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Vacant housing: plenty of room for big vision

   The numbers are huge, even daunting.

   One out of every 12 or 13 properties in Buffalo -- a total of 7,000 to 8,000 -- will soon be owned by City Hall.

   Thirty-five percent of the city's streets have at least one city-owned vacant lot or house.

   Buffalo's vacant housing rate is the highest in New York and trails only Detroit and New Orleans among the 100 largest cities in the nation.

   How do you deal with a problem so immense?

   Experts say one of the answers is as big and bold as the problem itself -- a national demonstration project dedicated to vacant and abandoned housing right here in Buffalo.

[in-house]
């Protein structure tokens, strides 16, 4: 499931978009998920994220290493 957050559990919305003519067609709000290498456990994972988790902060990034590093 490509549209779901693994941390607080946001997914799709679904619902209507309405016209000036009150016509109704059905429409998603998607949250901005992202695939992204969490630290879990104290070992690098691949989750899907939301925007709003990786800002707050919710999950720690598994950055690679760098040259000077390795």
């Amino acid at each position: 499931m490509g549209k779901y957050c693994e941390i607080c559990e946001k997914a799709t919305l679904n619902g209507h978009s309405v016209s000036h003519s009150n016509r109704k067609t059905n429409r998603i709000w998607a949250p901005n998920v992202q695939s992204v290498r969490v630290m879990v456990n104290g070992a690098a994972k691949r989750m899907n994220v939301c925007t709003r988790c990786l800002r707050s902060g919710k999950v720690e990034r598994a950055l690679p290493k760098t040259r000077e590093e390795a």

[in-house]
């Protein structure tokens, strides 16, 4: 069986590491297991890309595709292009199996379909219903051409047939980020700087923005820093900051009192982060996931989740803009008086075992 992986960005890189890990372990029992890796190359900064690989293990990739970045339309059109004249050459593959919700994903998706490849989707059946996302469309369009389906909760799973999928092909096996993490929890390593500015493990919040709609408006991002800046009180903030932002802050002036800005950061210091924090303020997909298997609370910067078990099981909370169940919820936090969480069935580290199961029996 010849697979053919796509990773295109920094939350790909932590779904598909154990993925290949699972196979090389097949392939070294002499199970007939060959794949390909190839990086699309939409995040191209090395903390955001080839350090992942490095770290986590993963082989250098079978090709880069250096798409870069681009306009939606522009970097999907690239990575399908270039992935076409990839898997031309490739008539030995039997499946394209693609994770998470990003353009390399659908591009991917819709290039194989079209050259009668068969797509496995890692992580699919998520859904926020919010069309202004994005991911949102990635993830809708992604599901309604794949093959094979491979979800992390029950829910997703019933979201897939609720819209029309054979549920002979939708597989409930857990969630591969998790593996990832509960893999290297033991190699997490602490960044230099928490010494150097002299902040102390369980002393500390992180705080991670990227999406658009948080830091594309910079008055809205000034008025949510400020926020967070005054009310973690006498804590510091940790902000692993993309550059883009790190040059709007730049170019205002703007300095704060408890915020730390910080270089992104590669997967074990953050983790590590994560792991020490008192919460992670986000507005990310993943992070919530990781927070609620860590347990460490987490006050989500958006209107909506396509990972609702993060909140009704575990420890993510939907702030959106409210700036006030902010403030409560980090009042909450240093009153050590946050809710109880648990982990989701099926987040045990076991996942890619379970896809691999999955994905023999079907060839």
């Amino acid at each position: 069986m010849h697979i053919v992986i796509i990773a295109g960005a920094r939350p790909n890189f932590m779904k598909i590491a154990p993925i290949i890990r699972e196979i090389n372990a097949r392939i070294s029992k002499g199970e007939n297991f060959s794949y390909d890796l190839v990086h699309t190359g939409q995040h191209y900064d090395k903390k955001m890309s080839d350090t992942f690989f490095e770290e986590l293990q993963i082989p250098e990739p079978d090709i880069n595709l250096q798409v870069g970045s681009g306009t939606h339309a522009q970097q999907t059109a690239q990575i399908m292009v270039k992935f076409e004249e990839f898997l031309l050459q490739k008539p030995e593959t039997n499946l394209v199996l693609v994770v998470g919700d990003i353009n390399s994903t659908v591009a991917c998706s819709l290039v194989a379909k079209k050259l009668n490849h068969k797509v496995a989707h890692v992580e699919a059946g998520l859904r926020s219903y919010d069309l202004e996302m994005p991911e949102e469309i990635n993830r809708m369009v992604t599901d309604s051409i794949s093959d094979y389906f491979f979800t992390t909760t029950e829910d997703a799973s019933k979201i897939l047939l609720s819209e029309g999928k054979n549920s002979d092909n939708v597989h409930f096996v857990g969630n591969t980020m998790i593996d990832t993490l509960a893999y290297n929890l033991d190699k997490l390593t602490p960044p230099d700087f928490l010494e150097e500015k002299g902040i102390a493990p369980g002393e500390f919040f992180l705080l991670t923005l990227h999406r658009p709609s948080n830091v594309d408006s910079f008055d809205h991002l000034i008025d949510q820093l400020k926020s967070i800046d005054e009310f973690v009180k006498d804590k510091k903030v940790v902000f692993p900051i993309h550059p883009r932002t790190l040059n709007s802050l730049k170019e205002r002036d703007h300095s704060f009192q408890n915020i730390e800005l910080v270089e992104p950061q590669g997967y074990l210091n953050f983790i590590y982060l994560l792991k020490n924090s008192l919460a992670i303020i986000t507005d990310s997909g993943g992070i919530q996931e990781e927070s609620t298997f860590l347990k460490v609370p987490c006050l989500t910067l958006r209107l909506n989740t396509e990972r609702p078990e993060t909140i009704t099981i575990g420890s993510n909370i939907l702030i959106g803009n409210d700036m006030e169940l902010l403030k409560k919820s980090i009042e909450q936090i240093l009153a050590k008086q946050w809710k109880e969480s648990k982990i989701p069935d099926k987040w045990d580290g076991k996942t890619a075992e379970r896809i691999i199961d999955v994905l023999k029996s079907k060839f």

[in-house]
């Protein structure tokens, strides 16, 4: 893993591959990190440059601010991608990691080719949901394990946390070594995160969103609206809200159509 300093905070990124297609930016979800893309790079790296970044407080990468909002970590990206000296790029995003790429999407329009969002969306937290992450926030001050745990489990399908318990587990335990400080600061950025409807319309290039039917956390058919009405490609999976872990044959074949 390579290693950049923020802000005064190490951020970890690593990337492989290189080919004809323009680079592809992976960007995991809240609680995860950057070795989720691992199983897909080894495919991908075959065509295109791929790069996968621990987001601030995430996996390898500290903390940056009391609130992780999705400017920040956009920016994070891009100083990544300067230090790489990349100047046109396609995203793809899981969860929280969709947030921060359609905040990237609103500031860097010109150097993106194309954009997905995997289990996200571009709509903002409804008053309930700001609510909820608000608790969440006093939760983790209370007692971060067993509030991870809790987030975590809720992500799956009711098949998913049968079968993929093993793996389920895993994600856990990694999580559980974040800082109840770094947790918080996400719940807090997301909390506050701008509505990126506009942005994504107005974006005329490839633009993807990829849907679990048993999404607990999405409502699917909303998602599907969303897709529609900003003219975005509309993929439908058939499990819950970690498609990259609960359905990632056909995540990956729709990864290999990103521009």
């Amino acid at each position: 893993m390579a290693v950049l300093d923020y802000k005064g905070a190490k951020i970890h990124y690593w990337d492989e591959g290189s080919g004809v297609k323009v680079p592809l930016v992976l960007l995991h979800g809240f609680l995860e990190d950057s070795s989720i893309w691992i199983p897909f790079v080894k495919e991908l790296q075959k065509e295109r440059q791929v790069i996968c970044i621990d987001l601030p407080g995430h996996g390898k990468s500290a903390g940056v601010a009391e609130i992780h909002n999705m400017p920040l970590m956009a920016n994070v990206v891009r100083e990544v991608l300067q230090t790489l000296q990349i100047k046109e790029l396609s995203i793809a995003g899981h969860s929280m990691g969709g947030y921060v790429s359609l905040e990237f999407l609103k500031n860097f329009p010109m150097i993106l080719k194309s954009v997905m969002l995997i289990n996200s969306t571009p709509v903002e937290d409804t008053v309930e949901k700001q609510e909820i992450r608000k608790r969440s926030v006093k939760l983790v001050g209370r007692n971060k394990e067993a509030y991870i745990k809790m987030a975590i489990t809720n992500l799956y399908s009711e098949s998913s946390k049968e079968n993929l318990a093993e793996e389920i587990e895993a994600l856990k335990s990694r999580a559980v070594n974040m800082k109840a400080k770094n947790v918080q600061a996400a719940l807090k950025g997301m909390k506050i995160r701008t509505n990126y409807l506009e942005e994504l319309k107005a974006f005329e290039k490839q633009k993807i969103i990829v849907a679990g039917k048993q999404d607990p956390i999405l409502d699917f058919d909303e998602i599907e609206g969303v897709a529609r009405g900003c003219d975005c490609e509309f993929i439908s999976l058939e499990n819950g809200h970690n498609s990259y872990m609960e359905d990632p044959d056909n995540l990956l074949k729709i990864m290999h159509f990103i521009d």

Joe Schilling, an urban planning professor at Virginia Tech and one of the founders of the National Vacant Properties Campaign, recently published an academic paper promoting Buffalo as home to America's first "living laboratory."

   The idea is to create a national showcase for how to solve the vacant housing crisis and, along the way, attract a lot of talent, expertise and money to Buffalo.

   Is it a good idea worth pursuing or, as city officials suggest, a well-intentioned plan destined for a dust-covered shelf?

-- Phil Fairbanks

   

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